Sci. Signal., 9 February 2010
Cell Biology Challenging the Gβ Paradigm
Nancy R. Gough
Science Signaling, AAAS, Washington, DC 20005, USA
The dogma states that heterotrimeric G proteins have two active parts: the guanine nucleotide-binding G subunit and a dimeric subunit Gβ composed of two proteins, the Gβ and G subunits. Additionally, most evidence suggests that the Gβ complex with G bound to GDP is inactive and that GTP binding to G triggers the dissociation of the G subunit from Gβ, allowing each subunit to then regulate the activity of downstream effectors. The study of the mating response of the budding yeast Kluyveromyces lactis by Navarro-Olmos et al. challenges two of these established paradigms in G protein signaling. In the budding yeast Saccharomyces cerevisiae, mating pheromone triggers the conventional pathway of GTP binding to G and separation of Gβ from the activated complex, and Gβ then activates the mitogen-activated protein kinase cascade to mediate the mating response. Despite structural similarities and sequence conservation and the ability to interact in a yeast two-hybrid system, the K. lactis Gβ (KlGβ) and G (KlG) failed to suppress the sterile phenotype of S. cerevisiae, which suggests that the pathway may be different. Knocking out KlGβ alone abolished mating. Unexpectedly, knocking out KlG in K. lactis failed to compromise mating as long as the KlG subunit was present, but if both KlG and KlG were knocked out, then mating was compromised. Thus, mating appears to require Gβ and either G or G, which suggests that either a Gβ or a Gβ complex may function in this pathway. The ability of KlG and KlGβ and for KlG and KlGβ to interact was confirmed by yeast two-hybrid assay. One role of the subunit in the function of Gβ complexes is recruitment of the β subunit to membranes, and in S. cerevisiae mutation of the cysteine residue that is farnesylated in G (GS) behaves as a dominant-negative G. However, the equivalent mutation in K. lactis KlG failed to inhibit mating. KlGβ was associated with the membrane fraction in cells lacking KlG but was completely cytosolic in cells lacking both KlG and KlG. Adding a farnesylation motif to KlGβ partially targeted the protein to the membrane and partially rescued the mating defect in cells deficient in both KlG and KlG. Thus, it appears that in K. lactis, Gβ can signal without G as long as it has a mechanism to reach the membrane.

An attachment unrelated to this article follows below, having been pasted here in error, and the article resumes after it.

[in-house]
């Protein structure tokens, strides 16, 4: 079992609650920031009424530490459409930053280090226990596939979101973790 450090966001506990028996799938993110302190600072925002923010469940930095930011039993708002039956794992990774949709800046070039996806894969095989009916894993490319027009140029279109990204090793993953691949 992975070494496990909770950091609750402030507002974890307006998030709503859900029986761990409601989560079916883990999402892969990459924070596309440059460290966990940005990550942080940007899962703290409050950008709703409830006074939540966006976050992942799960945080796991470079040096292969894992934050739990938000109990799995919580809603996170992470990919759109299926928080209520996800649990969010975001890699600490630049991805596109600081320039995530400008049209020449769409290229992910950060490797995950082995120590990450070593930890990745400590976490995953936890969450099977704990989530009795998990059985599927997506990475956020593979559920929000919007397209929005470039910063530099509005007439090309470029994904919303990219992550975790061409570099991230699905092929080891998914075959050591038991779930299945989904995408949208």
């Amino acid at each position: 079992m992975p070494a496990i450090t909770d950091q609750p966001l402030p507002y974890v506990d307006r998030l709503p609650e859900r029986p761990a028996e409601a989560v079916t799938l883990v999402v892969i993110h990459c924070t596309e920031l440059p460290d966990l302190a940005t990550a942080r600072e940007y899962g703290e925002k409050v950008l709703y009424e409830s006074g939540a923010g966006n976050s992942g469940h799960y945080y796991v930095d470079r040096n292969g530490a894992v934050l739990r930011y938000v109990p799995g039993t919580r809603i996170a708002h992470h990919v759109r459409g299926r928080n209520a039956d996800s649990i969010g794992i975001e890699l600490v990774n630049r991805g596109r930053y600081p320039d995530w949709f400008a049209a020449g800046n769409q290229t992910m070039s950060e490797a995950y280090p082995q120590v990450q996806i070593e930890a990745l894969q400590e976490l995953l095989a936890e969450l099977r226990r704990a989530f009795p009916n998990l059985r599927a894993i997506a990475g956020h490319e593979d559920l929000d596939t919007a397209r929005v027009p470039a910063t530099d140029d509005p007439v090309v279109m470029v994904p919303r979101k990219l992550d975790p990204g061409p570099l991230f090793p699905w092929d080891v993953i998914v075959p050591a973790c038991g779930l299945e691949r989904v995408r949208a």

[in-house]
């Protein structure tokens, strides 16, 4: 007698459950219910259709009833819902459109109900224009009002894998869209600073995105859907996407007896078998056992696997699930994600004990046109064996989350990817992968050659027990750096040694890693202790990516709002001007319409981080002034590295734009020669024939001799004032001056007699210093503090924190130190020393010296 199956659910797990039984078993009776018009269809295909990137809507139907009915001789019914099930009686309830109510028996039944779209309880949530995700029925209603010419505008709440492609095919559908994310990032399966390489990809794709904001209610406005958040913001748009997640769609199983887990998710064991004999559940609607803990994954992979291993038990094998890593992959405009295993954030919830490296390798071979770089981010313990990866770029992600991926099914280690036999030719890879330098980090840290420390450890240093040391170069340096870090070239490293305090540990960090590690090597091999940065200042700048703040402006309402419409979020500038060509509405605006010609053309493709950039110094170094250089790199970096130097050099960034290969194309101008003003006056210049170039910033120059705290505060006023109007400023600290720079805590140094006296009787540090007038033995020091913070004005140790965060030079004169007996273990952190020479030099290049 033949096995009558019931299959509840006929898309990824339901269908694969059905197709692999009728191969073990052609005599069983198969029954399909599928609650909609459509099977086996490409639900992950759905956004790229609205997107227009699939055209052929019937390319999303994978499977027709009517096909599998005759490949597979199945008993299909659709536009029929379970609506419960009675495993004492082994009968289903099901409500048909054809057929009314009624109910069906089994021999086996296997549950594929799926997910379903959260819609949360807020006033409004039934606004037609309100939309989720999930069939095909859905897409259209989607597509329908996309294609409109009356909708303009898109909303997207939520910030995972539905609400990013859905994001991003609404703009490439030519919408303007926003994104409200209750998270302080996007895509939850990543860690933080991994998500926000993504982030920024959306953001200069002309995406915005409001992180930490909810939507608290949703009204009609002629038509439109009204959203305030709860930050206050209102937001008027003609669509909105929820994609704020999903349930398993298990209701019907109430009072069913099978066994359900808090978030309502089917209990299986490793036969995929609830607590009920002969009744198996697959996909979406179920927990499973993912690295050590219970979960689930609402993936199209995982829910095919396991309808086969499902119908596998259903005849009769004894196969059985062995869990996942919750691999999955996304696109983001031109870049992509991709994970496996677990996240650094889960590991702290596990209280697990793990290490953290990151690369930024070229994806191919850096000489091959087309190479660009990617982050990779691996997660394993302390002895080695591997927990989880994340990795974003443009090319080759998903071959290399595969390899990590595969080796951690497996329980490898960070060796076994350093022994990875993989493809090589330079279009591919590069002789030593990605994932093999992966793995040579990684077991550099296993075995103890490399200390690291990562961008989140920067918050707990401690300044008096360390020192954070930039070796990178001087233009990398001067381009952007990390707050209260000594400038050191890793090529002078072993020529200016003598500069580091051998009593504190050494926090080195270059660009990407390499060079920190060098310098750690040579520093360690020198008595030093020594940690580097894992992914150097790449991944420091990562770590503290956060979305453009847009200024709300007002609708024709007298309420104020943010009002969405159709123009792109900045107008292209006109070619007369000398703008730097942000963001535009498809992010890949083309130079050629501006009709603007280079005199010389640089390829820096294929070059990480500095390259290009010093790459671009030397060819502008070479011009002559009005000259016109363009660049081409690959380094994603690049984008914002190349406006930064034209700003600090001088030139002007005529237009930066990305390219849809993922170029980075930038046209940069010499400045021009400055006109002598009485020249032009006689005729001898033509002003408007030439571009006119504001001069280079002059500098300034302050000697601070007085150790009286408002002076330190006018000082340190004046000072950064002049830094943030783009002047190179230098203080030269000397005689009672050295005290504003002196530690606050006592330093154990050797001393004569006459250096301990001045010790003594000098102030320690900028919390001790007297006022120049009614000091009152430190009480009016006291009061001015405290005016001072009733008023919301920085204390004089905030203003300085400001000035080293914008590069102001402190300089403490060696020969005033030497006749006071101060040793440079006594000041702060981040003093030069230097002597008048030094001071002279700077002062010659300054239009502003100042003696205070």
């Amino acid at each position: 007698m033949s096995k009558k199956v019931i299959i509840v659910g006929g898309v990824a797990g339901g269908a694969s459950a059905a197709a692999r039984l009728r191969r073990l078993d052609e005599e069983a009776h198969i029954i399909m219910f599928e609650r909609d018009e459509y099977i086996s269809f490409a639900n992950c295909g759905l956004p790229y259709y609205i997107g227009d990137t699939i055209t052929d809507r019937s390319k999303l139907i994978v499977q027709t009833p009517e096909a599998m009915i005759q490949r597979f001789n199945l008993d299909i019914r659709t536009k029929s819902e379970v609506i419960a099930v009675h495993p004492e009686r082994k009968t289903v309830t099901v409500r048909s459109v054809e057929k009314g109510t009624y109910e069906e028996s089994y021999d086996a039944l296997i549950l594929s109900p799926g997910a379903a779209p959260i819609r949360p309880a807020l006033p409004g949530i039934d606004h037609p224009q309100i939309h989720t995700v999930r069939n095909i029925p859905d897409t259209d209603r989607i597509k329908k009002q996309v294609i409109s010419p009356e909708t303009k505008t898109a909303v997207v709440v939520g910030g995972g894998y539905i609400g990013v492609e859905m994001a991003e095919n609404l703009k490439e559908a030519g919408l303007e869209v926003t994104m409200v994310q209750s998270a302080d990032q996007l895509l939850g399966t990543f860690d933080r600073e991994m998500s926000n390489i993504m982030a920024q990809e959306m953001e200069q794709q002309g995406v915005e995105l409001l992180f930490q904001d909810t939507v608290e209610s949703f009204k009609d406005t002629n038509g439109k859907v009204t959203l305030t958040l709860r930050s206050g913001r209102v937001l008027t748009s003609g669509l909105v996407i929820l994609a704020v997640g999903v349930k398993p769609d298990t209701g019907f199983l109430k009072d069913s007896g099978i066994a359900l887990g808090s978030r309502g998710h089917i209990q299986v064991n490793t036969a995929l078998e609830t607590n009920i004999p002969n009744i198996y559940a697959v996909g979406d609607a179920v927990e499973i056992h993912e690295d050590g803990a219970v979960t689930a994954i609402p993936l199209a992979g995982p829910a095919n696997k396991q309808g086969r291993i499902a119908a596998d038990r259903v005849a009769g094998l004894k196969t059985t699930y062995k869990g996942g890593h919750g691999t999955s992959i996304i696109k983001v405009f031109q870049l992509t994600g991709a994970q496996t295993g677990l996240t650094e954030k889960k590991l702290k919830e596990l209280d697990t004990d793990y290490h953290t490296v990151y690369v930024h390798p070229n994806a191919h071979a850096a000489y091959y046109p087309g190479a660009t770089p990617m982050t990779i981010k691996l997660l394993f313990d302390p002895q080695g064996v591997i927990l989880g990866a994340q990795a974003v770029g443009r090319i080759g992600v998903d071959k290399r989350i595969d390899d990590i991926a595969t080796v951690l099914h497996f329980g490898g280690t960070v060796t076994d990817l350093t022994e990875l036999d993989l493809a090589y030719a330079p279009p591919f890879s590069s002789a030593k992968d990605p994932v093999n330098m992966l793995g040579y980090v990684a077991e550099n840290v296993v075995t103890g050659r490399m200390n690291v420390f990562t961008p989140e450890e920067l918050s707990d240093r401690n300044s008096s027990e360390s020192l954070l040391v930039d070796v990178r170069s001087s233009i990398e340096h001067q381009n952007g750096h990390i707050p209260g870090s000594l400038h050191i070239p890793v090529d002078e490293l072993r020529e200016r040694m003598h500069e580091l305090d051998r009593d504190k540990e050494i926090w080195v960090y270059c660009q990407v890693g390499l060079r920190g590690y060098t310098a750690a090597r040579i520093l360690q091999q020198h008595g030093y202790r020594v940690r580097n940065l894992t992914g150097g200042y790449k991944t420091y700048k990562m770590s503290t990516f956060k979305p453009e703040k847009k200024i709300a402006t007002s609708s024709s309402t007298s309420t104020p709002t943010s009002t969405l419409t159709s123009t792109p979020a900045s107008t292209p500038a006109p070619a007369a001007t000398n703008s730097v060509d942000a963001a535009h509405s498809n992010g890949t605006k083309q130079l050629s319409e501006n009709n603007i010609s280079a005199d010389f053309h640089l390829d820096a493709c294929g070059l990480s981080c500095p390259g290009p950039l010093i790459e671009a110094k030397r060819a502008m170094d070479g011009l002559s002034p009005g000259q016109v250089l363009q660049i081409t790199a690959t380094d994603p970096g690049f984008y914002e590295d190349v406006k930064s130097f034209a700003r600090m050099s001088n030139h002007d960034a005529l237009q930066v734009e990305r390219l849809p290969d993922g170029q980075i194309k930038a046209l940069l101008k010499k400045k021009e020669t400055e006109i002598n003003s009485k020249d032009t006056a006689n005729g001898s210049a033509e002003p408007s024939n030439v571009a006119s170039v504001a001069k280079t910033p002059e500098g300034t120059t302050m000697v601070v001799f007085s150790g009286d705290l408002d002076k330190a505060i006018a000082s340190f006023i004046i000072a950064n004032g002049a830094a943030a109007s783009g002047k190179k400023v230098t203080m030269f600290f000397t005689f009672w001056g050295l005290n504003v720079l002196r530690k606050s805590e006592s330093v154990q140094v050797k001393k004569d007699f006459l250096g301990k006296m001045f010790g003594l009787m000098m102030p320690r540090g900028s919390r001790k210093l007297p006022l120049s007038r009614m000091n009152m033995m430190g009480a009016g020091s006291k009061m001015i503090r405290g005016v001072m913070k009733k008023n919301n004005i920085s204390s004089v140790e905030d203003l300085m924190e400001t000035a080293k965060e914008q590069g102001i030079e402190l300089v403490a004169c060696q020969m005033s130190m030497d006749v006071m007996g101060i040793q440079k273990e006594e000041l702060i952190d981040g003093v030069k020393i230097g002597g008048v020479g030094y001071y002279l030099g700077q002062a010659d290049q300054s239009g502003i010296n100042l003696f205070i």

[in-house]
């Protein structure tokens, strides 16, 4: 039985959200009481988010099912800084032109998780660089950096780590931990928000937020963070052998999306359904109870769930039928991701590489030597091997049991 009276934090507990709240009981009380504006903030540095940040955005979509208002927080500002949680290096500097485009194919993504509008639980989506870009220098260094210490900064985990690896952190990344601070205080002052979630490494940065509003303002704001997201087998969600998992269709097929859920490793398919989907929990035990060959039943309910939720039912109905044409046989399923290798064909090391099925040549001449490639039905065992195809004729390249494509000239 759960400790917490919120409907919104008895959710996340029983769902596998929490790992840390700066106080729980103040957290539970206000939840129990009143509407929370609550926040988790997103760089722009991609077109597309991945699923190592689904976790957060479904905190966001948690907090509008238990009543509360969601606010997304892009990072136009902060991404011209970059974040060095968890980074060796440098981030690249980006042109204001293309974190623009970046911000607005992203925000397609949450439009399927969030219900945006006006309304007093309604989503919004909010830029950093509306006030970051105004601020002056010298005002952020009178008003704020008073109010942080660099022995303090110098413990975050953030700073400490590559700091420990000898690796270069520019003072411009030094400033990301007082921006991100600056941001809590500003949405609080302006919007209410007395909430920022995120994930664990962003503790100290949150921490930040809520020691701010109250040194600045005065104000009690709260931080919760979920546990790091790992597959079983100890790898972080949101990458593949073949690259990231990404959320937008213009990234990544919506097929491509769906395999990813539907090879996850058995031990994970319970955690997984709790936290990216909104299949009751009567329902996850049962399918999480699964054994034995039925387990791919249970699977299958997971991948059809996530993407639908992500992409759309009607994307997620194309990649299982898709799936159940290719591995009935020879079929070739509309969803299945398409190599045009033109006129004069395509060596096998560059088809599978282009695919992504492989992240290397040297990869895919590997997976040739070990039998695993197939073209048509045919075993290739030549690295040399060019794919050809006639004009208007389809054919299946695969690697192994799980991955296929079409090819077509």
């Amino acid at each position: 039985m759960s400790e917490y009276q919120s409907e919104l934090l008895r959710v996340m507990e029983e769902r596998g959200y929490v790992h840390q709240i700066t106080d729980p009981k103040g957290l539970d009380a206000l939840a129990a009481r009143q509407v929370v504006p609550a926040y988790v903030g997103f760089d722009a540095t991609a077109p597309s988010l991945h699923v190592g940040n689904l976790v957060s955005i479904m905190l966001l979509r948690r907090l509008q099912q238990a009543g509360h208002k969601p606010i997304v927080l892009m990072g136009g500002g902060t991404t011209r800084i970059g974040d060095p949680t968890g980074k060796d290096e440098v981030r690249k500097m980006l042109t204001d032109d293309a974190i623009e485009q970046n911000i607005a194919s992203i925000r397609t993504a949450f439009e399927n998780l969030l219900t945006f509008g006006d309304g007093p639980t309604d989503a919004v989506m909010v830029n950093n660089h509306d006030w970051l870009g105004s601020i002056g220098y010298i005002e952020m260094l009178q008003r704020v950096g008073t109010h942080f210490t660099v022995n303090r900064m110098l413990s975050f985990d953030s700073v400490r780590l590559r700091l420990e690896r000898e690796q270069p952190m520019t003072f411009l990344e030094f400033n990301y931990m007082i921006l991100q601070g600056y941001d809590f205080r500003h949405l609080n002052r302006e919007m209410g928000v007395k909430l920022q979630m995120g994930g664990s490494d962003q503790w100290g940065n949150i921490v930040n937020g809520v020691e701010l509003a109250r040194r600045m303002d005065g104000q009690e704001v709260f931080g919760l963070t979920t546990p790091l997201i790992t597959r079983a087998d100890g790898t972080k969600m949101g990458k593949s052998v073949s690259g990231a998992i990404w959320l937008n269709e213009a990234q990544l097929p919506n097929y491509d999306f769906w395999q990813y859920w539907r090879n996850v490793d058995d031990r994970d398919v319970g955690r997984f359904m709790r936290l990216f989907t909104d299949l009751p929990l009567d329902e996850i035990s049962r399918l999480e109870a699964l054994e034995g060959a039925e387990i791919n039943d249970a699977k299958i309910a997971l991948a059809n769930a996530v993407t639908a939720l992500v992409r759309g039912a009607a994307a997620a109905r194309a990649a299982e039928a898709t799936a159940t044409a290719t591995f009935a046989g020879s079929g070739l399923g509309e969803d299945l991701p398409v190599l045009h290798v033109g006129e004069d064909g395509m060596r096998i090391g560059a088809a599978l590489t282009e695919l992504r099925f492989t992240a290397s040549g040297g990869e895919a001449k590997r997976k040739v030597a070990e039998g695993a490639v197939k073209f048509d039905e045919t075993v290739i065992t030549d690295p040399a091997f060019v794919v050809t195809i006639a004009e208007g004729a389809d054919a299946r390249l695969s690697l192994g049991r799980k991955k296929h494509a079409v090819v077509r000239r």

R. Navarro-Olmos, L. Kawasaki, L. Domínguez-Ramírez, L. Ongay-Larios, R. Pérez-Molina, R. Coria, The β subunit of the heterotrimeric G protein triggers the Kluyveromyces lactis pheromone response pathway in the absence of the subunit. Mol. Biol. Cell 21, 489–498 (2010). [Abstract] [Full Text]
Citation: N. R. Gough, Challenging the Gβ Paradigm. Sci. Signal. 3, ec46 (2010).
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